sparks_and_wiry_cries

Lastly, Dan mentioned Medici TV, a French website which offers free live broadcasting of concerts, operas, and ballets along with video on demand from their catalog of concerts and classical music documentaries.

medici_tv

Thank you, Dan, for our engaging and enlightening conversation, and best of luck with the SingersBabel venture!

Related Posts:

Advertisements
Nico Castel libretti on bookshelf

Credit: The Juilliard Store

This is part 2 of the Tech tools for working with music texts series.

Step 2: Translate the text

My next step is to translate the text I’m singing. I like to do a word-for-word translation and write it into my score. If I’m short on time, or if I have difficulty translating the text myself, I’ll look for a translation from one of these sources. Some of them have literal translations, some have poetic translations, and some have both.  I generally double-check the translations I find online, as they occasionally contain mistakes.

If I’m doing the translation myself, these are the main tech tools and references I use:

If I got really stuck on a translation problem, another option would be to post the translation work I have done so far on a forum like ChoralNet, the New Forum for Classical Singers, or a language-learning forum and ask the community for help.

As I work, I like to type my translation into the Evernote or Dropbox document I created earlier that contains the original text.  Once my translation is done, I can write it into my score on my iPad with the forScore app’s annotation feature.  I can either use the “Draw” option and write it in freehand with my stylus (zooming in if there’s limited space to write in) or the “Type” option and type it in, adding extra spaces between words so that my word-for-word translation lines up properly with each word of the original text.  I may also write in a paraphrase or poetic translation, in a different color than the literal translation just so my eye can distinguish.  If there’s some pesky, godawful singing translation already printed in the score, I can erase it first using forScore’s “Whiteout Pen” option.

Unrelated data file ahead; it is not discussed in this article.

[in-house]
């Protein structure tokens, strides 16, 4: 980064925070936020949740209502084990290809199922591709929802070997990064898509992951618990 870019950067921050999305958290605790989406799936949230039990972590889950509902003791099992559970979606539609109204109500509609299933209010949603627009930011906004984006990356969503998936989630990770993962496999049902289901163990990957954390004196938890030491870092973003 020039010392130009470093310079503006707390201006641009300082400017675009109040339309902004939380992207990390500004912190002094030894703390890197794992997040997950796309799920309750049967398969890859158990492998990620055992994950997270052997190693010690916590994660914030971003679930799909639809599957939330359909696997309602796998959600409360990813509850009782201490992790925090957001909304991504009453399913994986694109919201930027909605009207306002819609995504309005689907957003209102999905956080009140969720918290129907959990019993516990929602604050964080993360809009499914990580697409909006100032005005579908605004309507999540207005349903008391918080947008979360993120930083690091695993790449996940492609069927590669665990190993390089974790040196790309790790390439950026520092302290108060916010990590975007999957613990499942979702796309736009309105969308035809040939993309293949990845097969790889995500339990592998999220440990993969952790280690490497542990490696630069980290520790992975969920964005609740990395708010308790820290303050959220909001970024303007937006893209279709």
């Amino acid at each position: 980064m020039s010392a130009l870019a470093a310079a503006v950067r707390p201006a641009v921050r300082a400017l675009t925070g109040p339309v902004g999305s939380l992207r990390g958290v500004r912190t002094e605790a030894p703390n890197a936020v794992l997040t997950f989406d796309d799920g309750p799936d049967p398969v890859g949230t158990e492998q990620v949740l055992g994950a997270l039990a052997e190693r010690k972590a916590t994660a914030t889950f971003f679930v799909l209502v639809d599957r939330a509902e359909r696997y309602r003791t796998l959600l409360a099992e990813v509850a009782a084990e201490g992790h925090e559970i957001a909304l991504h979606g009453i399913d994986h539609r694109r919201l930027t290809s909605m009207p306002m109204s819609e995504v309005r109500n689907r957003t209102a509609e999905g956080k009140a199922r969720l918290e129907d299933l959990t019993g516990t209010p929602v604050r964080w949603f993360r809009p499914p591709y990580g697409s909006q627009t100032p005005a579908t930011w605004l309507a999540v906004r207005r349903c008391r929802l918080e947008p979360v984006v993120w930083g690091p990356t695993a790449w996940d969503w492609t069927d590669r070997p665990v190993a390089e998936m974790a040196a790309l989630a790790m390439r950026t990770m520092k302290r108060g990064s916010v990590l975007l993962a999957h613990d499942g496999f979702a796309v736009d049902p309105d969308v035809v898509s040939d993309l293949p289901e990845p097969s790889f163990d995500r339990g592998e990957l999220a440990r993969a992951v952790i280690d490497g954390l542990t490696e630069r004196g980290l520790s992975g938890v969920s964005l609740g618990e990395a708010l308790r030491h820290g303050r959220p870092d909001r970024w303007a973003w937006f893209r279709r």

It’s during these kinds of tasks that I really appreciate having a tablet.  I like having the equivalent of a big, heavy bookshelf full of dictionaries and reference books and scores all on this slim little tablet that I can take anywhere. The information is accessible to me at any time and place, so I can work on the translation wherever I happen to be.  With my translation document stored in the cloud using Evernote or Dropbox, I can read it or work on it regardless of whether I have my laptop, iPad, or phone with me.

There are some other kinds of translation tech resources that I haven’t looked into yet but would like to, for example, translation-related iPad apps (myLanguage Translator Pro looks interesting and has good reviews) and also dictionaries/references in app or ebook format that work offline.  But I will have to save that for a future blog post.

Related Posts: